§ House having resolved itself into a committee of the whole House, to consider of so much of the Act 39 and 40 Geo. 3, c. 67, for the Union of Great Britain and Ireland, as relates to regulating the payment of duties of customs on foreign goods imported into Great Britain from Ireland, or into Ireland from Great Britain, and of the drawbacks on the exportation of goods, the growth, produce, or manufacture of Great Britain or Ireland, having been imported into either country from the other,
Mr. Vesey Fitzgerald
moved, "That the chairman be instructed to move the House for leave to bring in a Bill to regulate the payment of the duties of customs on foreign goods imported into Great Britain from Ireland, or into Ireland from Great Britain, and of the drawbacks on the exportation of goods, the growth, produce, or manufacture of Great Britain or Ireland, having been imported into either country from the other."
§ Sir J. Newport
said, that he could not help thinking this Bill unnecessary, as the articles of Union made ample provision for the purpose alluded to; and he could not hesitate to pronounce it as extremely impolitic and unjust, if it were intended to interfere with those articles which ought to be held sacred with a view to preserve an harmonious connexion between the two countries. Nothing, indeed, was calculated to create more alarm, especially in Ireland, than to find those articles meddled with from time to time, as if they were mere statutable provisions, liable to be changed at the pleasure of the Legislature. 275 But if any doubts existed upon the interpretation of those articles, he hoped that such doubts would be removed to the satisfaction of all parties.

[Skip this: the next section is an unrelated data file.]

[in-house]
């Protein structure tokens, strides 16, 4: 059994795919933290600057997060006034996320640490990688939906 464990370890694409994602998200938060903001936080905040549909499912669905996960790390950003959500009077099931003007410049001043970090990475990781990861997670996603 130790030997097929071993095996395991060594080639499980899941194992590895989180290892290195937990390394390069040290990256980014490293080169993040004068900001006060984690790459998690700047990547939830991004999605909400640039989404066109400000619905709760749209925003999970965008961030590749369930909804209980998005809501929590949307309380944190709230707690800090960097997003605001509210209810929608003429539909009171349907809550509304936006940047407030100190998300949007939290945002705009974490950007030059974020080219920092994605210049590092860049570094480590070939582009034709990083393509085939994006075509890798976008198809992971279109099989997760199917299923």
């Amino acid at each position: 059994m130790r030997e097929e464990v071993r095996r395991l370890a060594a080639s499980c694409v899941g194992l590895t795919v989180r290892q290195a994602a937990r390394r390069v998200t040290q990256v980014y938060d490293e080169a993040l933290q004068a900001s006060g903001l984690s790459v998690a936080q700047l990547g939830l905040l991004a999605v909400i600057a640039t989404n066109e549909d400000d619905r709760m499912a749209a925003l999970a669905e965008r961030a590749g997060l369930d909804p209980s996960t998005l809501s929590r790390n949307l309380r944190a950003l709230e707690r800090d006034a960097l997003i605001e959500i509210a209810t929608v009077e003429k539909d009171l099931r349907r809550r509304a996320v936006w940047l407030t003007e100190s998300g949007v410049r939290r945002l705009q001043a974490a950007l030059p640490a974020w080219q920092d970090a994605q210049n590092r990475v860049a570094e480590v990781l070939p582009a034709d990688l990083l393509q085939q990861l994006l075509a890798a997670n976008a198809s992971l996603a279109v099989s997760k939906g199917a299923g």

stated, that his proposition was brought forward in consequence of doubts which arose upon this subject out of the construction of the Act of Union, the sanctity of which he could assure the right hon. baronet he was as anxious to maintain as any man.
§ Mr. Horner
deprecated strongly any Attempt to interfere with the articles of the Union, unless very grave doubts indeed existed as to their construction. For the letter of those articles should, on all occasions, be treated as the governing principle of the Legislature.
said, he was acting in conformity to the opinion of the counsel of certain public Boards, who entertained doubts upon this subject, with which doubts, however, he did not himself concur. Therefore he had no wish to press the Bill, as the doubts alluded to would probably be removed by a discussion in that House. But he trusted that no objection would be made to have the Bill brought in.
§ The Resolution was agreed to: the House resumed, the report was received, and leave was given to bring in the Bill.